Back in 2008, giddy Obama voters in California approved $10 billion to build a high-speed rail system to get you from downtown Los Angeles to downtown San Francisco in 2 hours and 40 minutes, which would be nice.
The latest announced plan, however, reverses the former notion to start with the difficult Southern California to Central Valley link, and instead now intends to build first from San Jose at the southern end of the Bay Area to the Kern County line north of Bakersfield in the Central Valley. How exactly to get across the massive east-west Transverse ranges between Bakersfield and the San Fernando Valley in Southern California is a can to be kicked down the road.
Whether or not anyone in Silicon Valley wants to actually go to the Kern County line, however, is not discussed.
(Also whiffed on is the less technical but even more political question of whether you can really roar at 220 mph from San Jose to San Francisco through some of the richest, smartest, NIMBYest suburbs in the world.)
I’m becoming more interested in the idea of instead adding smart self-driving car lanes to Interstate 5 through the empty west side of the Central Valley. There’s a couple of hundred mile stretch of I-5 between Southern California and Northern California where there’s plenty of room to add lanes. Wikipedia asserts: “The median on I-5 between Wheeler Ridge and Tracy is wide enough to accommodate widening the West Side Freeway to six or eight lanes, should the need ever arise.” Those Central Valley towns are 242 miles apart.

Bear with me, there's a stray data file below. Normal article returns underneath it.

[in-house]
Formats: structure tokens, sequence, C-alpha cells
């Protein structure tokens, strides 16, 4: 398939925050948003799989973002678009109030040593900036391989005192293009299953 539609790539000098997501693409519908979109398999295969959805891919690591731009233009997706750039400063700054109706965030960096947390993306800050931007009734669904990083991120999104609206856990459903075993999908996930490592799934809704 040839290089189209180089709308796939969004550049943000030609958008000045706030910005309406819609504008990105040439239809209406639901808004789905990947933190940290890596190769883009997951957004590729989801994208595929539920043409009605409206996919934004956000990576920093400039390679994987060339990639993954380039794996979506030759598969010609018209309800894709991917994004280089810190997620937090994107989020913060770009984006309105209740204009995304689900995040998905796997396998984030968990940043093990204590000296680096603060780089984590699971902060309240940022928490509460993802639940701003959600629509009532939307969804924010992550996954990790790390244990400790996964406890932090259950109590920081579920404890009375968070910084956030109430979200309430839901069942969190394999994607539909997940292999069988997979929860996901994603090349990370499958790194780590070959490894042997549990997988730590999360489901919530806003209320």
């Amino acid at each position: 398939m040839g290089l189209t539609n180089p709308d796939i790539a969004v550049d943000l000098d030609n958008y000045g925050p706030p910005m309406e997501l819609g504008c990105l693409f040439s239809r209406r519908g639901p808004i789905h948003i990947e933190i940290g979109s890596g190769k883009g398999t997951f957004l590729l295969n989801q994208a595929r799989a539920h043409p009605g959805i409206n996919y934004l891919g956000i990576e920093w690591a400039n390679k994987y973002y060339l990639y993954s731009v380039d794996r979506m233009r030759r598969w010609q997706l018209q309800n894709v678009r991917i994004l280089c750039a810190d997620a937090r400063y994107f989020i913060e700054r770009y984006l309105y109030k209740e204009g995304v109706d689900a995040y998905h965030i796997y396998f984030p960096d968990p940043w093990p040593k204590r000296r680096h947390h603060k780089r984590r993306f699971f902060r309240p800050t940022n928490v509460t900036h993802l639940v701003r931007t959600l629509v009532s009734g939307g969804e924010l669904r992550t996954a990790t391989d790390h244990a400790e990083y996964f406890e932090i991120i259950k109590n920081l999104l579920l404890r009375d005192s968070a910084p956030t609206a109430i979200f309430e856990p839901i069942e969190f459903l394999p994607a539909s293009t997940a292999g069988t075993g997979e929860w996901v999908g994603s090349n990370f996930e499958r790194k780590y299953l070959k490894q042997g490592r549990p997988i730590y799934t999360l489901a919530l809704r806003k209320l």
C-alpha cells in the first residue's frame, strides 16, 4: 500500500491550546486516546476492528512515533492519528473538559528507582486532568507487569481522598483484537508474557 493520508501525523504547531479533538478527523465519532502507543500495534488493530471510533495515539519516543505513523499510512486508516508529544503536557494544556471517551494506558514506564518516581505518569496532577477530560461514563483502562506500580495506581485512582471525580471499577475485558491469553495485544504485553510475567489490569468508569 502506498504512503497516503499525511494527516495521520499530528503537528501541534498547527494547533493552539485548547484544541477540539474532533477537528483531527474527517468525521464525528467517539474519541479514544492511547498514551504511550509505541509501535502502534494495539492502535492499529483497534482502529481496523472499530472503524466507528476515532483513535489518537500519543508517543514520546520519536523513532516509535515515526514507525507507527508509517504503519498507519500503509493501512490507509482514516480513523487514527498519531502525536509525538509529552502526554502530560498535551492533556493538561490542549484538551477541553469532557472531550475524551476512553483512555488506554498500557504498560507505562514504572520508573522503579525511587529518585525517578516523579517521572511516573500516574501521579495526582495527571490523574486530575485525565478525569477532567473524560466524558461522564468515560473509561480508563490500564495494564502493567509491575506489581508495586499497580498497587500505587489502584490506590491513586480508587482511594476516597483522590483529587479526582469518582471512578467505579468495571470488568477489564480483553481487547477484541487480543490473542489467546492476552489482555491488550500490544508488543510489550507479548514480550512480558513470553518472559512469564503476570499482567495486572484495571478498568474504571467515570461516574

It very hard to get infrastructure additions done in California, but adding special purpose lanes in-between the existing lanes of the I-5 in the Central Valley sounds like just about the easiest since it was designed for expansion a half-century ago.
These new lanes could be reserved for cars that drive themselves with the assistance of electronics built into the lanes. Self-driving cars remain a difficult nut to perfectly crack, but the technology demands of having cars that drive in a straight line on a separated smart highway are pretty easy.
The whole Google Car thing is tricky. The problem is getting to 99.99999% of the time automatic so the driver doesn’t have to be watching the road all the time to intervene on the rare occasions when necessary, which defeats most of the purpose. One solution is to configure certain high volume highways with all the electronics needed to interface with robot cars so drivers could kick back during specific stretches. The long straight section of I-5 through the empty wastes of the Central Valley is near ideal to pioneer this approach.
So if Elon Musk is commuting from Bel-Air in SoCal to Silicon Valley, he could use the I-5 robot lanes to stop steering and get a couple of hours of keyboard work done. A toll of, say, $50 for the privilege of kicking back and taking your eyes and hands off the road for two hours sounds like what a lot affluent people in SoCal and NorCal would be willing to pay, so this modest amount of construction ought to be able to pay for itself.
For Californians as a whole, creating a transportation route catering to futuristic smart cars would encourage what could be a massive California industry of the future.